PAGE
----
The Process That Helps Me Manage an Authority Internet Business

You need to track a variety of things as an Internet entrepreneur.

This is especially true if you’re building an authority Internet business that deals with a large amount of links, web accounts and content pages.

In a given week, you have to track:

  • Links to promotions and affiliate offers
  • Autoresponder and broadcast email messages
  • Published blog posts and social status updates
  • Ideas to develop into future articles and products
  • Marketing actions you’re currently testing
  • Networking contacts and related websites

Now, most people manage each of these items in a separate document or piece of software.  A simpler solution (in my opinion) is to run your entire business using a simple document.

In this post, I’ll talk about the “master document” that I use to manage my authority site, (DGH).  To start, I’ll talk about why it’s important to create this file.  After that, I’ll provide seven real-world examples of how I use it.  And then we’ll finish off with a simple action plan for implementing this strategy.

Let’s get to it.

[title color=”green-vibrant” align=”scmgccenter” font=”verdana” style=”normal” size=”scmgc-2em”]Introducing: The Master Document[/title]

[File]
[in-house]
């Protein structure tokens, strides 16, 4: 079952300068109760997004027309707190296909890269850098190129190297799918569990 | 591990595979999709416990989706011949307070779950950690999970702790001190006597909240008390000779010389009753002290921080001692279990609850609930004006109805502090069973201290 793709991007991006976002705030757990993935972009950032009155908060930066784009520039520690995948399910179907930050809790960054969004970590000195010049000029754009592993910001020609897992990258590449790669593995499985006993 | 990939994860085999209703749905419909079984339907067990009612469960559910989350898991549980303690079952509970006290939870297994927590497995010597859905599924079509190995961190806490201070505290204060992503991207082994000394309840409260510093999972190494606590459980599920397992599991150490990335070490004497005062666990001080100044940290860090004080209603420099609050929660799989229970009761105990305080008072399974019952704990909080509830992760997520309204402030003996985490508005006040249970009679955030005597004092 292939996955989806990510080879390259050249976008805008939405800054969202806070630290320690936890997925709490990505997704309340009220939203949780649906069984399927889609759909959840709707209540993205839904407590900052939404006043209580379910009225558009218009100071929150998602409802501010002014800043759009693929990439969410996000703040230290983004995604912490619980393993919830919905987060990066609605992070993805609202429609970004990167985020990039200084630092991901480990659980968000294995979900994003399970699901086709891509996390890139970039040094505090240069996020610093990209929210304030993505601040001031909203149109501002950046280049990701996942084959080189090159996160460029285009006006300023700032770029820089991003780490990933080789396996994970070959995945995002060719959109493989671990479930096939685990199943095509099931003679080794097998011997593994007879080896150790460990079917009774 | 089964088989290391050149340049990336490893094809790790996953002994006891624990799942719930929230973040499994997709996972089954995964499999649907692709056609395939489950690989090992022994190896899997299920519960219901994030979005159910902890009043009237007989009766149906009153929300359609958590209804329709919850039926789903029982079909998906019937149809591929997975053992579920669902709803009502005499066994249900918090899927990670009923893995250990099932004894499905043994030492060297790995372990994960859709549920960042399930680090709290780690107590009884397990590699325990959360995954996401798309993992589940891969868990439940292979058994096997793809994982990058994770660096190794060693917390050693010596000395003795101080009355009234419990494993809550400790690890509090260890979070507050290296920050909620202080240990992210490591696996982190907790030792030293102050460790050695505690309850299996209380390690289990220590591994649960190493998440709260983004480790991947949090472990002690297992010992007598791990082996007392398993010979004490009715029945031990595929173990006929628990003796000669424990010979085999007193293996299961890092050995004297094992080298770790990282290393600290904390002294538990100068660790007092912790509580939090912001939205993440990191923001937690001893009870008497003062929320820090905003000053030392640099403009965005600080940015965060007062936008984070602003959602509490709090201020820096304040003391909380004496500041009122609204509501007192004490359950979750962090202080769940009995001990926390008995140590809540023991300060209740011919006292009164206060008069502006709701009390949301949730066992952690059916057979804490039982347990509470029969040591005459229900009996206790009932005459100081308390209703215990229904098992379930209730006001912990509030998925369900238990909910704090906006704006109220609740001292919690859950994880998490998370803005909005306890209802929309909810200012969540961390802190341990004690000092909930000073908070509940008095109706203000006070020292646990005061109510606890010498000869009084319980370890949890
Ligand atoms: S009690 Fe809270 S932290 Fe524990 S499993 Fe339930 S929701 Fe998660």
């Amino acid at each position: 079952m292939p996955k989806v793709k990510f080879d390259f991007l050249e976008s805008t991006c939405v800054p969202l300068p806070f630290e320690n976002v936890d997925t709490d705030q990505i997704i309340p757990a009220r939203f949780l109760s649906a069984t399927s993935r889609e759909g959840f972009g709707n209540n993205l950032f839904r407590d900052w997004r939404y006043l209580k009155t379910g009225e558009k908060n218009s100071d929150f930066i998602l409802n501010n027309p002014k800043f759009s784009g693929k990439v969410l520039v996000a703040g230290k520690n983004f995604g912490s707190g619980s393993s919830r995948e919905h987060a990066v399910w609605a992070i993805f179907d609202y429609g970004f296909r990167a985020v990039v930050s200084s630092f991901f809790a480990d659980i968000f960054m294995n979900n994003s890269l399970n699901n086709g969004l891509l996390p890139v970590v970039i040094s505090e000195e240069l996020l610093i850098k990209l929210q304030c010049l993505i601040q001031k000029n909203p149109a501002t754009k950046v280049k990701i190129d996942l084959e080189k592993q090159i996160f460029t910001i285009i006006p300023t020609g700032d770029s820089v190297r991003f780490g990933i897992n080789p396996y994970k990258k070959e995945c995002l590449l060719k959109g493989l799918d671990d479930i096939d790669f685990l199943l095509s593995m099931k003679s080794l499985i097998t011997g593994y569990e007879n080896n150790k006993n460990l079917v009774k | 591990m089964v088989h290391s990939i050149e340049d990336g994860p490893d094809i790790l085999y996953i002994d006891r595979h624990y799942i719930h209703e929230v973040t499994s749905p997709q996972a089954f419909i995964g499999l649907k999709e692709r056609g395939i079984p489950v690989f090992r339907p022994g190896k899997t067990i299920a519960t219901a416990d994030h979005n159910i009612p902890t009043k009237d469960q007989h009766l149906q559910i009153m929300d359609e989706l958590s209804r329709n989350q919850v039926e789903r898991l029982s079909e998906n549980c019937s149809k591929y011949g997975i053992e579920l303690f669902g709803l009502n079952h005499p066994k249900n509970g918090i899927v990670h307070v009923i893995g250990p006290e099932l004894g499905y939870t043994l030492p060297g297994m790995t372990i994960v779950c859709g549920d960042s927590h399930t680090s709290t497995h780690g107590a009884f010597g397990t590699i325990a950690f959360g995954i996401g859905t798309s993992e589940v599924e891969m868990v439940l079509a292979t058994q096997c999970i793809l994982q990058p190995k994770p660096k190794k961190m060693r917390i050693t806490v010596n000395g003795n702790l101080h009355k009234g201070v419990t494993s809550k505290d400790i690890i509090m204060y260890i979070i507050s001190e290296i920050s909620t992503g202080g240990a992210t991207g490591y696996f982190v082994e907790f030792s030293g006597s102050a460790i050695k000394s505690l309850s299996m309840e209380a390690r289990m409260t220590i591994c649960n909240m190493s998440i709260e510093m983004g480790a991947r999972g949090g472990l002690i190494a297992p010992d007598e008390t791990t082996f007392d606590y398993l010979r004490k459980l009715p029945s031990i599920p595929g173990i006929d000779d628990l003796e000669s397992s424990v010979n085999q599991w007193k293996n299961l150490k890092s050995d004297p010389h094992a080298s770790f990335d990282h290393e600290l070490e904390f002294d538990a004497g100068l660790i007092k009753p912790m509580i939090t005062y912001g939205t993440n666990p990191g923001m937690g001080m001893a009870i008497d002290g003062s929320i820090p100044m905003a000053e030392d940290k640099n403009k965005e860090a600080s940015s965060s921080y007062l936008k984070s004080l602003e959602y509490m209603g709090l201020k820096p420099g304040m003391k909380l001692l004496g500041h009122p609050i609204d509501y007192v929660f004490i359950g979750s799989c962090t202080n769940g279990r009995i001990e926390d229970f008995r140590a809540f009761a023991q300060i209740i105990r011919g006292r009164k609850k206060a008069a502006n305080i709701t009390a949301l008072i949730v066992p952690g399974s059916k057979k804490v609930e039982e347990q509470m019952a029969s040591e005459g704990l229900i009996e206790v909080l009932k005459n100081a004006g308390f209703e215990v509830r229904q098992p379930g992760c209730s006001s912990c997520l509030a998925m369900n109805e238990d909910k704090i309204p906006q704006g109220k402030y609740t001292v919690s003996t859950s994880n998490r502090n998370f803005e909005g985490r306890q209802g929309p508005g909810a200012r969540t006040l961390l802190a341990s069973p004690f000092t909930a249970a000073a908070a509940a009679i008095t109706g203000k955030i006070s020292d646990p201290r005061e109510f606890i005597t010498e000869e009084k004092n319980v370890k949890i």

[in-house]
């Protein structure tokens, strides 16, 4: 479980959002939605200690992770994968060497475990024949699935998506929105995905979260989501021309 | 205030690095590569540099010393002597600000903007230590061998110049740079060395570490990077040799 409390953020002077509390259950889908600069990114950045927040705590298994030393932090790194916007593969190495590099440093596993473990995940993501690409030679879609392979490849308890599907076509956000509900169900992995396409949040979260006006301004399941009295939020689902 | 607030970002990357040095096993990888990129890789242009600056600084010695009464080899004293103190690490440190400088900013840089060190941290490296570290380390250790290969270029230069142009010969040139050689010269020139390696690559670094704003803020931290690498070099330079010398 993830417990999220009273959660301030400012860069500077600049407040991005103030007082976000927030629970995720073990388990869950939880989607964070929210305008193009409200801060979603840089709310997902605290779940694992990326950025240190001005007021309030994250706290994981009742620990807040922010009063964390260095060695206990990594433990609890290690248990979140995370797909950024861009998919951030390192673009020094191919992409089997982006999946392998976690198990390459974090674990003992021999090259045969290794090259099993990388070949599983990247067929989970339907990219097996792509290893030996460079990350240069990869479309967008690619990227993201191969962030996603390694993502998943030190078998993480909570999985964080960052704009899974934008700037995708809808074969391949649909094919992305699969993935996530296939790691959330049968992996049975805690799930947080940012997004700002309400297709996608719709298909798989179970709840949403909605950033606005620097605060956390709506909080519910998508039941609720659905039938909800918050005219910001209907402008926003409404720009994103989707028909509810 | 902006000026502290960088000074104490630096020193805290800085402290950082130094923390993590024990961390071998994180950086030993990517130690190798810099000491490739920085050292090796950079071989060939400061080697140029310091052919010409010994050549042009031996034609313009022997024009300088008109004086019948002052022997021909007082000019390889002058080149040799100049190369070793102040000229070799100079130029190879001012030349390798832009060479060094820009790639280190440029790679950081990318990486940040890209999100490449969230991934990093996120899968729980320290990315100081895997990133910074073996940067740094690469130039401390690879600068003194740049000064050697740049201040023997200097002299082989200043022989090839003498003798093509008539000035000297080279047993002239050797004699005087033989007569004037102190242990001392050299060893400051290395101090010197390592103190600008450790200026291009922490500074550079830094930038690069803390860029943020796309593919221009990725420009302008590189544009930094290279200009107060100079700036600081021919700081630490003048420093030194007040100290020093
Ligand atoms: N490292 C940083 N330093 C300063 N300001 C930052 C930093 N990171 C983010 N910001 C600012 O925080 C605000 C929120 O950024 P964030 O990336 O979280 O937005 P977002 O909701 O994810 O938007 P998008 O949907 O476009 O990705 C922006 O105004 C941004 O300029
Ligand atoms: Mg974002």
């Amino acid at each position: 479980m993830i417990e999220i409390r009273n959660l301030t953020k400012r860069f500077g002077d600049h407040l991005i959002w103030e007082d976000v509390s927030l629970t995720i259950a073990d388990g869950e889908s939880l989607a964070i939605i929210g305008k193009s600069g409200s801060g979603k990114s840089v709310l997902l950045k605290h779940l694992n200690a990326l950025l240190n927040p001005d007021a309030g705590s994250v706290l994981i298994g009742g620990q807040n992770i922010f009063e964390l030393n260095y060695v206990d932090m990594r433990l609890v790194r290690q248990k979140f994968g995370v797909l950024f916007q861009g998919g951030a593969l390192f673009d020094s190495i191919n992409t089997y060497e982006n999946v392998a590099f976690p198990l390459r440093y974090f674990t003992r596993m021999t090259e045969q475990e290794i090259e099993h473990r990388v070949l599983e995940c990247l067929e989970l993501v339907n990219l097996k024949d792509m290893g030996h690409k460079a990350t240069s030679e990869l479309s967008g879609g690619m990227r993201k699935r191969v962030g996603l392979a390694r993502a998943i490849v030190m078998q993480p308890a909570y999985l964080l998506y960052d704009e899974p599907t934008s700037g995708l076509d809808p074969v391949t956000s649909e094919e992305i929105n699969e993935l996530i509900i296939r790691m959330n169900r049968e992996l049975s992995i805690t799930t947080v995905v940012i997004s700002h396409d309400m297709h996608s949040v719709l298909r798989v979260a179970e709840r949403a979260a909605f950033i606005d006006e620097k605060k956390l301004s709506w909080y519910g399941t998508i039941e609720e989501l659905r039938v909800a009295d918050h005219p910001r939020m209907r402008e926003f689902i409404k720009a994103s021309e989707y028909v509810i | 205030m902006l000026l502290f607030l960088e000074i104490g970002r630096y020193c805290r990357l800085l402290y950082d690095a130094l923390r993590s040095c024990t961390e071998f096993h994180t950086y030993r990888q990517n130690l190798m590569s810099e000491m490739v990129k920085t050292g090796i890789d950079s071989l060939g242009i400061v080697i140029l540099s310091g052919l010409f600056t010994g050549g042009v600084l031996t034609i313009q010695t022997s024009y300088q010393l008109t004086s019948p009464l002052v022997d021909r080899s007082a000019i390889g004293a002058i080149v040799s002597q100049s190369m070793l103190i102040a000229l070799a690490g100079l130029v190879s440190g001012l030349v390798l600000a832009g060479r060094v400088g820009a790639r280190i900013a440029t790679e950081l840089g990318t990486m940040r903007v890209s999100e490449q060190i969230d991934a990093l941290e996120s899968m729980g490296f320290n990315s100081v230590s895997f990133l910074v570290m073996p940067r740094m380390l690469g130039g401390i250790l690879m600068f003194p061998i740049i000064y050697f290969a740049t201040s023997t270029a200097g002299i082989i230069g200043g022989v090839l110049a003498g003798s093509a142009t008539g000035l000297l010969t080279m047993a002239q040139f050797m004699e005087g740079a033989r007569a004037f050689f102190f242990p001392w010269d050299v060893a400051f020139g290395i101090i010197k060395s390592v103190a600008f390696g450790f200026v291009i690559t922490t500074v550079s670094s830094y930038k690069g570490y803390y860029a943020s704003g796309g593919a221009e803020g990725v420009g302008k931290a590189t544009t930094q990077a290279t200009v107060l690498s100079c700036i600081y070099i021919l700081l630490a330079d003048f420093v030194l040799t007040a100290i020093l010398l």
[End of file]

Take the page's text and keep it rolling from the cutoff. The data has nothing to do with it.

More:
Since 2007, I’ve managed each of my Internet businesses with a single file that I cleverly call “the master document.”  (Okay, I’m not very original.)  Whenever I’m starting a new site, like DGH, I’ll open a new Excel file and start recording pieces of information related to that project.

The main purpose of the master document is to save time while writing blog posts, creating paid products and networking with other people.  Each morning, I pull up this document and keep it open throughout the day.  Invariably, I’ll always need to grab a piece of information from this sheet or quickly record a thought.  By continuously having this document at my fingertips, I save at least 30 minutes a day of personal productivity.

Now, you could easily make the argument that there are advanced software programs that can do the same thing.  But, I have yet to find one that manages disparate pieces of information in an easy-to-use format like Excel.

[title color=”green-vibrant” align=”scmgccenter” font=”verdana” style=”normal” size=”scmgc-2em”]How to Create a Master Document[/title]

Update: I’ve had a few people ask to see an example of the master template.  While I can’t list my own in full detail (because I have some private notes and emails), I can show a good example.  Click here to get an Excel version of this document.

The key to a functional master document is to create a tab for each aspect of your authority business.  Here’s a simple three-step process to get started:

#1: Open a file using your favorite spreadsheet program.  I prefer Microsoft Excel.  But you can also try a free tool like Open Office Calc.

#2: Create a separate tab for each part of your authority business.  Starting a new tab is really easy.  On a PC, scroll down to the tabs at the bottom of the sheet and “right click” the mouse.  Then choose the Rename button to name it what you want.   (Here’s how this looks on a PC platform.) Finally select the Insert button to add the tab to the document.  This brings up another screen where you have to add a worksheet and hit the OK button (here’s how that looks.)